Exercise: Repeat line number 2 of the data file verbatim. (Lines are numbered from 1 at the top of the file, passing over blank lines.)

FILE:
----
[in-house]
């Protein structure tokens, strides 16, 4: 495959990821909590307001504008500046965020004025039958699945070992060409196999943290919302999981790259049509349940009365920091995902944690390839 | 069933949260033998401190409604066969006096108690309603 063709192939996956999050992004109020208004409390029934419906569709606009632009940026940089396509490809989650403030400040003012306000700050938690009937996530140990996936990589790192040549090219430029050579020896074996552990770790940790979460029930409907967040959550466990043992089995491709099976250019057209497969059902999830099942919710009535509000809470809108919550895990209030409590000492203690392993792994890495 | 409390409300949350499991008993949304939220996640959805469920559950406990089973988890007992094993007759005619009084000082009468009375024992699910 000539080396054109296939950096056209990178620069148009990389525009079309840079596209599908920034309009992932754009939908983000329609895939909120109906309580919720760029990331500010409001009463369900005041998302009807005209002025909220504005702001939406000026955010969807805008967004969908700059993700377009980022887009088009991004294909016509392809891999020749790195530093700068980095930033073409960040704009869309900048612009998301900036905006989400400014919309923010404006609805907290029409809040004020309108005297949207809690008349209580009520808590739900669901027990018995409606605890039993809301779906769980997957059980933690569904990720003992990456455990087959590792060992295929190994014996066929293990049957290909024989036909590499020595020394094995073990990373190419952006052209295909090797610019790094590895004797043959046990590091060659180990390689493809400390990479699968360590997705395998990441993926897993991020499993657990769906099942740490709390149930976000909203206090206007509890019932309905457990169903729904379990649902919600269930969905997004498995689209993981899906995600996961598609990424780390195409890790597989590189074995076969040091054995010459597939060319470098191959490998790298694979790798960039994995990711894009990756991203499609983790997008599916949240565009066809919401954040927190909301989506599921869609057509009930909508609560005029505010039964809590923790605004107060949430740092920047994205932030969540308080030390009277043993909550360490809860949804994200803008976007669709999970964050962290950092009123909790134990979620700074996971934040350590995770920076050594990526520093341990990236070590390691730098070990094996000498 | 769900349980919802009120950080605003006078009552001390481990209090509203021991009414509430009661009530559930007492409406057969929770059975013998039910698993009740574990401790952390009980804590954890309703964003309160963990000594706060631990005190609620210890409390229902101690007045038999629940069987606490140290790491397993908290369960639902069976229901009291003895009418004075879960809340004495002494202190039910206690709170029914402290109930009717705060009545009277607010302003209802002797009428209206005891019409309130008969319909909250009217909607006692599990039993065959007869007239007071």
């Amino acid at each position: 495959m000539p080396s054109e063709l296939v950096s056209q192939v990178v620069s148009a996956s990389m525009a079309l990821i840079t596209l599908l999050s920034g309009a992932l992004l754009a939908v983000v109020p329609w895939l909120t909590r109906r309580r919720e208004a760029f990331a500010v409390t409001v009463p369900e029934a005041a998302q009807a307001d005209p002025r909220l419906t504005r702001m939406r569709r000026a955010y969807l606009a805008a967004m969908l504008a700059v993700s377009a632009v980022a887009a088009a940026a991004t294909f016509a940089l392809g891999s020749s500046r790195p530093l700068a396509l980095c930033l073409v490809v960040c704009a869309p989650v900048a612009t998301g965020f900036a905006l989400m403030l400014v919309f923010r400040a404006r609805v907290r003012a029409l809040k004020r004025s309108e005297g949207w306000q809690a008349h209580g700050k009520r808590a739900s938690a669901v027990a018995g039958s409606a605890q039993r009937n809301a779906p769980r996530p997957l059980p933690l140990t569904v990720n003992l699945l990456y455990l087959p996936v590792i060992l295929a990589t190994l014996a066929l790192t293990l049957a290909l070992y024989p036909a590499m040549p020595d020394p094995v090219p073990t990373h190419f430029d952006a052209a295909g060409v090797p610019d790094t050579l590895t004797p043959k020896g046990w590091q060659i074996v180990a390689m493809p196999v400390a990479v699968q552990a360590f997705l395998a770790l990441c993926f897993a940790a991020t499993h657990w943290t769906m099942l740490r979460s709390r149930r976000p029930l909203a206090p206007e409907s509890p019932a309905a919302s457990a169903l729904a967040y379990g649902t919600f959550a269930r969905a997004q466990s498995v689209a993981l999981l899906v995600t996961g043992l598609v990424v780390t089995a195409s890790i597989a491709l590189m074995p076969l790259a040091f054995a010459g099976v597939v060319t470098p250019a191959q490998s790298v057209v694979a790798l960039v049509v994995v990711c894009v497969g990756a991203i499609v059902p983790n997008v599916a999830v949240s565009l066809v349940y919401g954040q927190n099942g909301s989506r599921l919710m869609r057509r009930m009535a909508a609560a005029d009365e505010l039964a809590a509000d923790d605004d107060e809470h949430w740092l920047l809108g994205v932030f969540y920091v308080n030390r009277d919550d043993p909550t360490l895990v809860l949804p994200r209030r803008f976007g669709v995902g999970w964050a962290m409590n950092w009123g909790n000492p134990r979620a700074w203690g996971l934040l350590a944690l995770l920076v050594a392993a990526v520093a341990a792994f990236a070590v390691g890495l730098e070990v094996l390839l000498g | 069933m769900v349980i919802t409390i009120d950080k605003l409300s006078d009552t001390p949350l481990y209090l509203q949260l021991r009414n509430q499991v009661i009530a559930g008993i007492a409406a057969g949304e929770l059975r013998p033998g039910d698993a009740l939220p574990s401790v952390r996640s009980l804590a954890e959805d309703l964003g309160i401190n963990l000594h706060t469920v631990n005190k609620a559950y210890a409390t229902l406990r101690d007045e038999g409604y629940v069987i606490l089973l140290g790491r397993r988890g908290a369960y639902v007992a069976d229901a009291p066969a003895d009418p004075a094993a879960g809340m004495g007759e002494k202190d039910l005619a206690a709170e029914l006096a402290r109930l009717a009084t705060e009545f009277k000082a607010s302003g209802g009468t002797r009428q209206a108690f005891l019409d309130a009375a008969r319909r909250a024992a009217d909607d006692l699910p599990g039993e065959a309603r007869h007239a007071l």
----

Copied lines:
């Protein structure tokens, strides 16, 4: 495959990821909590307001504008500046965020004025039958699945070992060409196999943290919302999981790259049509349940009365920091995902944690390839 | 069933949260033998401190409604066969006096108690309603 063709192939996956999050992004109020208004409390029934419906569709606009632009940026940089396509490809989650403030400040003012306000700050938690009937996530140990996936990589790192040549090219430029050579020896074996552990770790940790979460029930409907967040959550466990043992089995491709099976250019057209497969059902999830099942919710009535509000809470809108919550895990209030409590000492203690392993792994890495 | 409390409300949350499991008993949304939220996640959805469920559950406990089973988890007992094993007759005619009084000082009468009375024992699910 000539080396054109296939950096056209990178620069148009990389525009079309840079596209599908920034309009992932754009939908983000329609895939909120109906309580919720760029990331500010409001009463369900005041998302009807005209002025909220504005702001939406000026955010969807805008967004969908700059993700377009980022887009088009991004294909016509392809891999020749790195530093700068980095930033073409960040704009869309900048612009998301900036905006989400400014919309923010404006609805907290029409809040004020309108005297949207809690008349209580009520808590739900669901027990018995409606605890039993809301779906769980997957059980933690569904990720003992990456455990087959590792060992295929190994014996066929293990049957290909024989036909590499020595020394094995073990990373190419952006052209295909090797610019790094590895004797043959046990590091060659180990390689493809400390990479699968360590997705395998990441993926897993991020499993657990769906099942740490709390149930976000909203206090206007509890019932309905457990169903729904379990649902919600269930969905997004498995689209993981899906995600996961598609990424780390195409890790597989590189074995076969040091054995010459597939060319470098191959490998790298694979790798960039994995990711894009990756991203499609983790997008599916949240565009066809919401954040927190909301989506599921869609057509009930909508609560005029505010039964809590923790605004107060949430740092920047994205932030969540308080030390009277043993909550360490809860949804994200803008976007669709999970964050962290950092009123909790134990979620700074996971934040350590995770920076050594990526520093341990990236070590390691730098070990094996000498 | 769900349980919802009120950080605003006078009552001390481990209090509203021991009414509430009661009530559930007492409406057969929770059975013998039910698993009740574990401790952390009980804590954890309703964003309160963990000594706060631990005190609620210890409390229902101690007045038999629940069987606490140290790491397993908290369960639902069976229901009291003895009418004075879960809340004495002494202190039910206690709170029914402290109930009717705060009545009277607010302003209802002797009428209206005891019409309130008969319909909250009217909607006692599990039993065959007869007239007071």